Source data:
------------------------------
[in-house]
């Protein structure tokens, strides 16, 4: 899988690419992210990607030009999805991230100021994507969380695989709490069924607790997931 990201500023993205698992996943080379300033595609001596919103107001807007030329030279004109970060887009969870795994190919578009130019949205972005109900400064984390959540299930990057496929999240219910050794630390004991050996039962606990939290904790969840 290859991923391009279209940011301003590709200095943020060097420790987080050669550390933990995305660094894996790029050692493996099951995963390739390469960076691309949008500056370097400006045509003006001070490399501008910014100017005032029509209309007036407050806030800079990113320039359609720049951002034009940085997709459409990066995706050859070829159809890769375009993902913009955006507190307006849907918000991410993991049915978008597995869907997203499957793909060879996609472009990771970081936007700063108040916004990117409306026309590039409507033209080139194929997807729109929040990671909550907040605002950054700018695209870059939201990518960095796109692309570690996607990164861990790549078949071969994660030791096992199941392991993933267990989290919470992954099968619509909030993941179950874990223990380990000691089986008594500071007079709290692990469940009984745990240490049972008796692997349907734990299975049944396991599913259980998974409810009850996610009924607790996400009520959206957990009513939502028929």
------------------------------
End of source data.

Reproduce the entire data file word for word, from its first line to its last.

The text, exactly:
[in-house]
């Protein structure tokens, strides 16, 4: 899988690419992210990607030009999805991230100021994507969380695989709490069924607790997931 990201500023993205698992996943080379300033595609001596919103107001807007030329030279004109970060887009969870795994190919578009130019949205972005109900400064984390959540299930990057496929999240219910050794630390004991050996039962606990939290904790969840 290859991923391009279209940011301003590709200095943020060097420790987080050669550390933990995305660094894996790029050692493996099951995963390739390469960076691309949008500056370097400006045509003006001070490399501008910014100017005032029509209309007036407050806030800079990113320039359609720049951002034009940085997709459409990066995706050859070829159809890769375009993902913009955006507190307006849907918000991410993991049915978008597995869907997203499957793909060879996609472009990771970081936007700063108040916004990117409306026309590039409507033209080139194929997807729109929040990671909550907040605002950054700018695209870059939201990518960095796109692309570690996607990164861990790549078949071969994660030791096992199941392991993933267990989290919470992954099968619509909030993941179950874990223990380990000691089986008594500071007079709290692990469940009984745990240490049972008796692997349907734990299975049944396991599913259980998974409810009850996610009924607790996400009520959206957990009513939502028929």